Thursday, January 19, 2012

Synagogue members: Supporters and Directors

Regarding my "Owning the Rabbi" post, an anonymous commenter wrote:
One also finds the opposite situation: Rabbis "owning" the shul. That is, Board members voting against their true wishes for the shul policy position the Rabbi publicy supports.

I agree that this happens, but I'm not sure it's about rabbinic ownership of the shul. I suspect it's about two different kinds of membership: Supporters and Directors.

As a general rule, both Supporters and Directors want to have:
- a shul with a certain kind of davening and learning, and an approach to halachah that resonates with them;
- a shul community with programs they like and members whose company they enjoy;
- a Rabbi whose Torah and personality and leadership will guide/inspire/support them.

But Supporters and Directors seek to achieve their goals in different ways.

Supporters believe in hiring or appointing good personnel – Rabbi, office manager, president, etc – and empowering them to do their job as they see fit. Supporters help them carry out their initiatives. They take a Platonic, "The Republic" view of government; we elected these people because we believe they know what they are doing. And barring something egregious, the next time the Supporter will weigh in with an imperative is at contract time for paid employees, or election time for shul officers.

Directors, on the other hand, believe in guiding the shul's good personnel in their tasks, to ensure that their day-to-day performance is in-line with Director expectations. Directors weigh initiatives in terms of their own preferences and vision, and assist only if they approve; employees and officers are meant to carry out the Director's will, and imperatives can come at any time.

I'm not contending that either model is 'better' for an organization, just observing that both exist. I believe each has merits.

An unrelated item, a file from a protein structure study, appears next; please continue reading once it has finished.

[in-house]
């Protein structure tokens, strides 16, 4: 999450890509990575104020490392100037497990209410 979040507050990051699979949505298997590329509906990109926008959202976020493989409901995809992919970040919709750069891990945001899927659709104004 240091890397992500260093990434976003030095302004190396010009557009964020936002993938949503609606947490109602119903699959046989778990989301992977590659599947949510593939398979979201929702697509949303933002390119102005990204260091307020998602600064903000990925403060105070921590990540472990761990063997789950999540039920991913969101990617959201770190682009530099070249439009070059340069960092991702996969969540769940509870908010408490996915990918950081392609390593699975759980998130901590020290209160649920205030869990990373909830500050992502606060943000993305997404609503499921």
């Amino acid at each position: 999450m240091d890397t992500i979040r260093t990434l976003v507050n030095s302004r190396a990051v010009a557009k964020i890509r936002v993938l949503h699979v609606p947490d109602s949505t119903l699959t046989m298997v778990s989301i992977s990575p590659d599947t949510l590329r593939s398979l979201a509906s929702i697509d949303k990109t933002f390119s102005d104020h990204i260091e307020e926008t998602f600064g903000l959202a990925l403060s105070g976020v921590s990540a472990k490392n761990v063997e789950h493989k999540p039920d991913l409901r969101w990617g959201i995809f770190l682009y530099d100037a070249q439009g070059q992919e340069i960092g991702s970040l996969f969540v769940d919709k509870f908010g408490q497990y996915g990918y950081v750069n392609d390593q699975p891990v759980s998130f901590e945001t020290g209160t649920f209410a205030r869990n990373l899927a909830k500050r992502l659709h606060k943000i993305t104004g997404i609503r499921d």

This dichotomy among members is not just about shuls, of course; this happens in families and schools and businesses, too. It happens in philanthropy; Supporter donors write a check because they believe the organization knows what to do with it, and Director donors write a check and tell the organization what to do with it.

Coming back to that anonymous comment, then: Supporter board members do exactly what the commenter noted, trusting the Rabbi to know what he is doing. Director board members, on the other hand, are more likely to write the letter that triggered my "Owning the Rabbi" post in the first place.


  1. It helps if all involved at any level and with any title or non-title do not assume they are right about everything and that those who disagree are just difficult, ignorant, or misguided.

  2. Absolutely. And even if they are right, that isn't necessarily the point; see my post here.

  3. I think the problem with rubber-stamping what the rabbi wants is that people end up resentful that their shul does not relect what they really want.
    For example where I live we had too recent occurances.
    1: A shul was considering having a kiddush every week. The Rabbi was against this so it was voted down, even though a majority of shul members wanted it.
    2: A local shuls Rabbi wanted to ban alcohol from kiddush and it passed the membership meeting overwhelmingly, but if you ask people, almost no one wants this policy in place and it is resulting in a lot of bad feelings.
    "Trusting" the Rabbi doesn't mean he is always making good policy and/or administrative decisions.
    If the Rabbi of my shul said, "Let's paint the shul pink and have Shabbos morning shacharis at 6:45 am instead of 9am." I would vote no.

  4. Anonymous 12:26 PM-
    I agree that there should be certain red lines, even for "supporter" board members. Where to draw them depends on how far one inclines toward "director" or "supporter", though.

  5. This comment has been removed by a blog administrator.

  6. To Anonymous 8:25 PM-
    Sorry, but your set of "what about"s sounded like a pretty specific list of complaints about your rabbi, and given your anonymity and his non-response to respond I had to remove it.